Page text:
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New York has long been an east coast cannabis hub. A survey published a few years ago by the German PR and communications company ABCD found that the Big Apple leads the world's most important cities when it comes to cannabis consumption.
“I never signed up for D-8. It was too new and isolating the system is a bit difficult. "
Vladimir Bautista, co-founder of Happy Munkey
Vladimir Bautista, co-founder of Happy Munkey, a cannabis lifestyle and advocacy brand based in New York City, told Leafly that Delta-8 has been on his radar for several years.
“I'm not 100 percent familiar with Delta-8, but a lot of people have been pushing to sign up,” he told Leafly. “I never signed up: it was too new and isolating the system is a bit difficult. We really don't know the long-term implications, and we don't know if it will be legal for long. "
Bautista believes that the government crackdown on Delta-8, combined with the rise of legal adult sales, will push many New Yorkers back to traditional cannabis, or CBD. These cannabis users, he added, “are trying to avoid as many headaches as possible with the legal market. People can (now) have three ounces or five pounds in their homes and growing them so people don't need a headache anymore. "
Confusing language in the new rule
For those directly involved in the production and sales of Delta-8 in New York, the state's updated regulations come as no complete surprise.
“It's nothing new; There's always someone out there wanting to prohibit or legalize or change something, ”said Kylie Halperin, CEO and co-founder of Pennsylvania-based DD8, a wellness company that works with cannabis growers in the United States. DD8 sells Delta-8 products along the entire East Coast and elsewhere in the United States.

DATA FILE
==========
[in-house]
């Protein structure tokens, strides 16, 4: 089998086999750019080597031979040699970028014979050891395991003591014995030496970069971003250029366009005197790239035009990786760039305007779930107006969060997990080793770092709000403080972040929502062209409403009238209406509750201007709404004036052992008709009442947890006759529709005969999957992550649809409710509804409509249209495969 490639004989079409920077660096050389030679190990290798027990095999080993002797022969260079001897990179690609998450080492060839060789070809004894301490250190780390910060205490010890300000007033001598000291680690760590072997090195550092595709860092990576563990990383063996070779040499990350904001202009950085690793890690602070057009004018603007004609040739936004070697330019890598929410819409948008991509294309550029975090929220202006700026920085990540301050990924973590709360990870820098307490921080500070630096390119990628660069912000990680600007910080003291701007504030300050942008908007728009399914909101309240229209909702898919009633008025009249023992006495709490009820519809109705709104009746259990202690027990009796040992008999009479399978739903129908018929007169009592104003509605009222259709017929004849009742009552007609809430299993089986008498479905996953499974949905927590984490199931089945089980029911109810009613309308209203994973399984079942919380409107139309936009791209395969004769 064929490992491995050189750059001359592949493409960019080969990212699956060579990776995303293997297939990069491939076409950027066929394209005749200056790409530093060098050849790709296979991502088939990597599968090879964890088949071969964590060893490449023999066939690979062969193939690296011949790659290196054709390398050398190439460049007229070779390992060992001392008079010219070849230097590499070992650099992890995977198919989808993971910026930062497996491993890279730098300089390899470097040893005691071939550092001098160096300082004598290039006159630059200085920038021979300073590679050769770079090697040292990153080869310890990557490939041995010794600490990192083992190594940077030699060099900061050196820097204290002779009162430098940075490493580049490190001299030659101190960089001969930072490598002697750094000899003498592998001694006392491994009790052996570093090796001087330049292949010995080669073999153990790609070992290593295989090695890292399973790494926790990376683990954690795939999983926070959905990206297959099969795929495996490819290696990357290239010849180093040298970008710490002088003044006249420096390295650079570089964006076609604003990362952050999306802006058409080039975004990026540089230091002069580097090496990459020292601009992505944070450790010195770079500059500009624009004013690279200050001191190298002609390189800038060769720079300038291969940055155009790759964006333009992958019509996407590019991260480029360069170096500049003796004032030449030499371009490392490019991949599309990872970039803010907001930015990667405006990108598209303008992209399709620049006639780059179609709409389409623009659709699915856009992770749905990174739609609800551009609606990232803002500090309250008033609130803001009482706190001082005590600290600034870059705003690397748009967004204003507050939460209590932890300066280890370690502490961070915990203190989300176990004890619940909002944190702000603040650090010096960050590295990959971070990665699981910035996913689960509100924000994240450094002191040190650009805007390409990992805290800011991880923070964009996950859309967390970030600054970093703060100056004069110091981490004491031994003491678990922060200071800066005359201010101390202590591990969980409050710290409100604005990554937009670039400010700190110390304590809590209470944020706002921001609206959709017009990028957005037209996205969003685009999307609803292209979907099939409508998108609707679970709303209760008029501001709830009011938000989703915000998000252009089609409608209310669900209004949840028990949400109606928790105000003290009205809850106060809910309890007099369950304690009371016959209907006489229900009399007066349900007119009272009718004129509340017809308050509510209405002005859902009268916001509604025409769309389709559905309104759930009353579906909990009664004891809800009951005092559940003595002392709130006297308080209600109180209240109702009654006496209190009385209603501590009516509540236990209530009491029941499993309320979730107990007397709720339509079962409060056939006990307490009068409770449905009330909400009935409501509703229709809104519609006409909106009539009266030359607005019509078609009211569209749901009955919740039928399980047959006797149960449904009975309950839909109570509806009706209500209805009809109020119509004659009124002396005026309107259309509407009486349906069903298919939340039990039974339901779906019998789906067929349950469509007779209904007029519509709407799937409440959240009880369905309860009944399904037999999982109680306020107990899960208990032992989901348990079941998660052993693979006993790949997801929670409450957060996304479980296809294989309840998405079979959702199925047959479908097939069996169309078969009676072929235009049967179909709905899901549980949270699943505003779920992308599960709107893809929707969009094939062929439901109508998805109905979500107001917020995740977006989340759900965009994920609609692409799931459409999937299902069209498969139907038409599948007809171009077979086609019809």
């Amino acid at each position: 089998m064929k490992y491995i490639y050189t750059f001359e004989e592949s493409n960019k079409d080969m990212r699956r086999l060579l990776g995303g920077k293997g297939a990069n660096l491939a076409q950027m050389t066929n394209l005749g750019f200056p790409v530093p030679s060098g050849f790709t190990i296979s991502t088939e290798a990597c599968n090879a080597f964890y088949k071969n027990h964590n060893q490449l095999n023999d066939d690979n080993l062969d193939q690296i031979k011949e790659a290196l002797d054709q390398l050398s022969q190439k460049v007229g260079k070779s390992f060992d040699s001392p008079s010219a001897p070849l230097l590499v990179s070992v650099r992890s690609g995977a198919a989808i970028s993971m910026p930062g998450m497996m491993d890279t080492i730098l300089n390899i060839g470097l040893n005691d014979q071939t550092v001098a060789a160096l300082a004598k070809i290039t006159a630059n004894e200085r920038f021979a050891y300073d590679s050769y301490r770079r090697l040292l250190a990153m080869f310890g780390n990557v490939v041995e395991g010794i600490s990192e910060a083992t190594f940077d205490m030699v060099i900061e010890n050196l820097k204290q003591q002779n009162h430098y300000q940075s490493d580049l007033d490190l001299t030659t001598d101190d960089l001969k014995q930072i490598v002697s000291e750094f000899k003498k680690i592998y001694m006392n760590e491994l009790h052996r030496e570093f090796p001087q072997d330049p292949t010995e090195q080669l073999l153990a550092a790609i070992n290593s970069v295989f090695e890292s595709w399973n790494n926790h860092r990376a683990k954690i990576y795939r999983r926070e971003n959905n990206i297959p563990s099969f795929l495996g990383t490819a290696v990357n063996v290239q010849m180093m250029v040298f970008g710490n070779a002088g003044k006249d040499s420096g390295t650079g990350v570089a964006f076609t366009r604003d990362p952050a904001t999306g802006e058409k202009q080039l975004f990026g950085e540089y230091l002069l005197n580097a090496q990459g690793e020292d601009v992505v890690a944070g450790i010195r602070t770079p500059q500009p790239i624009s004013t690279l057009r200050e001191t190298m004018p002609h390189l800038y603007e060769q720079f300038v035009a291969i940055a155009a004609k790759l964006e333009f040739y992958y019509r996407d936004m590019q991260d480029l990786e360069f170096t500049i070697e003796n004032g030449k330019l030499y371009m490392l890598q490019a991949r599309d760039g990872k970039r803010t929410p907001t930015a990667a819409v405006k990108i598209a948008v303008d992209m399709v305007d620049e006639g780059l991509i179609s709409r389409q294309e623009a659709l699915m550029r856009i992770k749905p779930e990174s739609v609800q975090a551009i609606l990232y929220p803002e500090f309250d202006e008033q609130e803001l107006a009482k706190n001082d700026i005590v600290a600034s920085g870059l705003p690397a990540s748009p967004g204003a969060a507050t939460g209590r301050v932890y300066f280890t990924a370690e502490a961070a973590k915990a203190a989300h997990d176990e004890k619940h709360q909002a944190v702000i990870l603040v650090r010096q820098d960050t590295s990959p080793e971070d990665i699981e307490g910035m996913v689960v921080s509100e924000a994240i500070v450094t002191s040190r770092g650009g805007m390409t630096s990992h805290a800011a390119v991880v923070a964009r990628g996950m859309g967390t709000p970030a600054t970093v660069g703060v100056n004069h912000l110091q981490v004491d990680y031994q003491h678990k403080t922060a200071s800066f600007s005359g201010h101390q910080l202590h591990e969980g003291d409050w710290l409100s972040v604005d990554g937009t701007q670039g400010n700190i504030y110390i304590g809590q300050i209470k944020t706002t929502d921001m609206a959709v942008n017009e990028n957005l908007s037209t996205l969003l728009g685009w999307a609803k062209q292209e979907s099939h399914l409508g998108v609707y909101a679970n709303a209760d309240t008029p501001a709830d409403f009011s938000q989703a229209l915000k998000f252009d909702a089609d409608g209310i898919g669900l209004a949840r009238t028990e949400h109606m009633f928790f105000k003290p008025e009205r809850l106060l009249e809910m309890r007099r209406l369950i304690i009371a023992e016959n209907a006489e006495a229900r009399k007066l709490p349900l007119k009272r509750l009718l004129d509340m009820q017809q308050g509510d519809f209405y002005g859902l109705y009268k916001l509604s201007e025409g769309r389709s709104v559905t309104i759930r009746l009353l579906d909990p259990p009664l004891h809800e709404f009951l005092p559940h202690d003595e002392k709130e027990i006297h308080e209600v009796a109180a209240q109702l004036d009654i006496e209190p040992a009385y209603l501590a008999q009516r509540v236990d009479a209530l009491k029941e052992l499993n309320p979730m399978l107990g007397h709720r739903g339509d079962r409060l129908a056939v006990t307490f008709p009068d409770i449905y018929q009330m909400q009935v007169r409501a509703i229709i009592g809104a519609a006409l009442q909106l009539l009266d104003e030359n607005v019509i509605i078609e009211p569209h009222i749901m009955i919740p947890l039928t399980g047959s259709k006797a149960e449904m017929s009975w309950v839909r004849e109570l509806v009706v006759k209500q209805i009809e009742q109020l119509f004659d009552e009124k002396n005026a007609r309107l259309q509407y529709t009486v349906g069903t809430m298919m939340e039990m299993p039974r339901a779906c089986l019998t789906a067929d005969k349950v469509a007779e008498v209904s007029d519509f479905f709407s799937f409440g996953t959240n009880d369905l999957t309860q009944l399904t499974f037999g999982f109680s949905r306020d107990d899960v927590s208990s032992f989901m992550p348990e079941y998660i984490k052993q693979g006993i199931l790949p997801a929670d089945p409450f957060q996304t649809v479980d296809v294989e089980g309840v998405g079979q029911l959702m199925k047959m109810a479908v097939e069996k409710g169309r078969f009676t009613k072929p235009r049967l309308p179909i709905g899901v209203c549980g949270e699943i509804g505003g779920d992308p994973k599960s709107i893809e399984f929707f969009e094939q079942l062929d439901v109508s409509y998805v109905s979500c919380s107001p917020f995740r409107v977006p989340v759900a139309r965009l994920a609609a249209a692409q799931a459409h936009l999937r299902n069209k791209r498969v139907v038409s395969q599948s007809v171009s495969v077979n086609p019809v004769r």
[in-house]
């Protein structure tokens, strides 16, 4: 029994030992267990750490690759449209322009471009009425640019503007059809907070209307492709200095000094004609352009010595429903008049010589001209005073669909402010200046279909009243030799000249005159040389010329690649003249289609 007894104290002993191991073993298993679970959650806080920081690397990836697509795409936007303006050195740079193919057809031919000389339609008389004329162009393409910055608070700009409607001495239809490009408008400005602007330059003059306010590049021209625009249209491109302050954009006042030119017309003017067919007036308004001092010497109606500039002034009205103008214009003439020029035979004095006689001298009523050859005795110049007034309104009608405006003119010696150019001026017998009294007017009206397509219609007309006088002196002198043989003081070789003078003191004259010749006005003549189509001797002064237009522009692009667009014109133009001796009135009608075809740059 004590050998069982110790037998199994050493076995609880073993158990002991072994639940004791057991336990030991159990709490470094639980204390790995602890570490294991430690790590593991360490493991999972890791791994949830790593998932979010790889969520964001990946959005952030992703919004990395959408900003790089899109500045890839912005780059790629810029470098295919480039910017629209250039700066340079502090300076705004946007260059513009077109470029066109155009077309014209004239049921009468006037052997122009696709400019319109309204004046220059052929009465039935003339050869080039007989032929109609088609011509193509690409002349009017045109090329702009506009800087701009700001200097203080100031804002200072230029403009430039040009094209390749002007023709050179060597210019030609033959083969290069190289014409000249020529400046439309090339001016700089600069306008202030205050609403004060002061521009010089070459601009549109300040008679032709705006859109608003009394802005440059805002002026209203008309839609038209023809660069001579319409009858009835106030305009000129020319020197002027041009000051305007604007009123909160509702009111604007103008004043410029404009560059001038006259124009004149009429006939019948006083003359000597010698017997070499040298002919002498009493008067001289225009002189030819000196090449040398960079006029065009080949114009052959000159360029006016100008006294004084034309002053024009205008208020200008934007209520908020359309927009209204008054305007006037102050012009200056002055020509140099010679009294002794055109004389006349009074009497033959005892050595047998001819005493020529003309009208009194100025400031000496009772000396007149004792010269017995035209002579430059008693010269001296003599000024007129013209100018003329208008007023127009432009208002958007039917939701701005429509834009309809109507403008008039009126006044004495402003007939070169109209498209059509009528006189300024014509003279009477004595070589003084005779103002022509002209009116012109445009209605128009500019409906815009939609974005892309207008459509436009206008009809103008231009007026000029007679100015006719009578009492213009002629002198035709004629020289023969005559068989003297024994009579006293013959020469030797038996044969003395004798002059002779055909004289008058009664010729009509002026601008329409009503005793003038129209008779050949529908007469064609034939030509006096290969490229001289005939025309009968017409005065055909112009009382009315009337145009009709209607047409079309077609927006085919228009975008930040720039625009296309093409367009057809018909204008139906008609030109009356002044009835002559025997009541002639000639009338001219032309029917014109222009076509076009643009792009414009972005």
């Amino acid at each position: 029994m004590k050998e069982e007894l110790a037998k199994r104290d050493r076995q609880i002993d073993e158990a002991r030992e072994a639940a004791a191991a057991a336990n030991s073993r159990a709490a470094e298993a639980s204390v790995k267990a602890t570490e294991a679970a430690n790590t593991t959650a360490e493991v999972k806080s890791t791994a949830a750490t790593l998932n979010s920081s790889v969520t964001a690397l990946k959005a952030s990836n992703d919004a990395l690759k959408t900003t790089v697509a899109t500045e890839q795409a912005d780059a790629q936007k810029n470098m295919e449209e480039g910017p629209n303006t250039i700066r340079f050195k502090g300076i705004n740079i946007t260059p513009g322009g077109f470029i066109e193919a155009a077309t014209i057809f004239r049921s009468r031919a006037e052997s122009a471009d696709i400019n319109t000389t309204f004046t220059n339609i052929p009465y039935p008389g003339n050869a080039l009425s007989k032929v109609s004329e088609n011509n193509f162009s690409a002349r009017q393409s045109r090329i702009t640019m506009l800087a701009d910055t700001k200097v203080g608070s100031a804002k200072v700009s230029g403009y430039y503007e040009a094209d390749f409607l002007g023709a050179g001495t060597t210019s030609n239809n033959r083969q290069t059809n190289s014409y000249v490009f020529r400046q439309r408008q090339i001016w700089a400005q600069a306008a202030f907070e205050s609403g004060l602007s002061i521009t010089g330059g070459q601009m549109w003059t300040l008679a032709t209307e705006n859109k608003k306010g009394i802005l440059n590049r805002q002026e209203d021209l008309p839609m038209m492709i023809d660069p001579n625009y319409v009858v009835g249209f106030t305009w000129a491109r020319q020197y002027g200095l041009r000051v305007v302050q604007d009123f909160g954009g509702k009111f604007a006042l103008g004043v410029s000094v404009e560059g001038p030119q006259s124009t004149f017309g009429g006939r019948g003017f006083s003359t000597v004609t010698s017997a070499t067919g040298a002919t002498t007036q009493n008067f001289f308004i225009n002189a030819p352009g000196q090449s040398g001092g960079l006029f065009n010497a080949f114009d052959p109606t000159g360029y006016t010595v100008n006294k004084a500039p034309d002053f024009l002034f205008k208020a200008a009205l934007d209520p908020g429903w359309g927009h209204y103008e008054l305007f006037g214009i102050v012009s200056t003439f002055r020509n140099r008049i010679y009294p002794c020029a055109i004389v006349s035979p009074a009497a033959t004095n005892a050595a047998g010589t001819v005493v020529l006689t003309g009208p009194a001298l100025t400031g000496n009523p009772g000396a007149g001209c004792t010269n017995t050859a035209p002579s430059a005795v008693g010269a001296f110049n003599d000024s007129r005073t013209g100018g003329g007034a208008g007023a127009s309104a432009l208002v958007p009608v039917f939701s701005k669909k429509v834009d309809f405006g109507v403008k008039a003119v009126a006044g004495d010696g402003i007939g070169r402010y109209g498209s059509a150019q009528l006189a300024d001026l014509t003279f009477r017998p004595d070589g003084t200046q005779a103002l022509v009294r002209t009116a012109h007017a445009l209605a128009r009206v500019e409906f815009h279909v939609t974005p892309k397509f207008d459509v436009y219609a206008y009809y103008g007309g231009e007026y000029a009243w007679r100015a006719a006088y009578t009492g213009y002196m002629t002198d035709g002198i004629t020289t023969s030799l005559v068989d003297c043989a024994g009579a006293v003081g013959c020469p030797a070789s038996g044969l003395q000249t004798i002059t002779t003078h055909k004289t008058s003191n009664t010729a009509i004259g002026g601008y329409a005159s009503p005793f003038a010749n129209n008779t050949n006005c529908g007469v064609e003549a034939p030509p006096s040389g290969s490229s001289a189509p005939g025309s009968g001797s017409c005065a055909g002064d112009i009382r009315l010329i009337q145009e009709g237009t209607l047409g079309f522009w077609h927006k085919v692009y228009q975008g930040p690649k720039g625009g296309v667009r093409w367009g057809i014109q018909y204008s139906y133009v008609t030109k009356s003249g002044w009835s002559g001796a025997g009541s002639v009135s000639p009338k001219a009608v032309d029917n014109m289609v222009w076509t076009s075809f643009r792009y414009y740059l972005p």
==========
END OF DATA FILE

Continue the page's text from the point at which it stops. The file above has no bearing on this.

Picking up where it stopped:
"We saw it with CBD," Halperin told Leafly, "the same is now with Delta-8."
“Don't prohibit Delta-8, just its creation
Halperin also emphasized her belief that what is happening to Delta-8 in New York is not a ban on owning or selling Delta-8 products. The language in the new regulations is terribly confusing "because it relates specifically to the manufacturing / extraction process".
Mary Bielaska, an attorney and cannabis management consultant who works with Halperin, actually believes that New York regulations are interpretable.
“The way I read the legislation,” she told Leafly, “doesn't prohibit Delta-8. It prohibits the conversion of delta-9 to delta-8. And it requires someone to be sure that the product that the manufacturing process begins with is a hemp product. "
Bielaska said she believes New York regulators have paid close attention to the Delta-8 controversy. "I think someone did their homework," she remarked. “Whoever drafted this law, I think they drafted it very deliberately. You are concerned about the safety of Delta-8 products for a number of reasons. "
The main task of the regulatory update, according to Bielaska, is that the state wants to ensure that every Delta-8 extraction is done via a natural process and without harmful contaminants.
"But there is a certain gray area in this law, and I think that's intentionally vague," she said. “You have reserved the opportunity to make further statements. They expressly stated that the department can introduce additional limits as soon as they are more confident about this topic. "
Bielaska said the Delta-8 regulation revisions clearly showed that state officials are scrutinizing the local Delta-8 industry.
"I don't think the New York State Health Department will be tolerant of anyone who openly thwarted the new (adult cannabis) legislation," she said, "and I believe they are completely intolerant of anyone who produces without it his will see what your extractor does, how you make the product and what comes out in the end. "
Bruce Kennedy is an award-winning reporter, editor, and producer based in Colorado. He has been involved in the legal cannabis industry since 2010.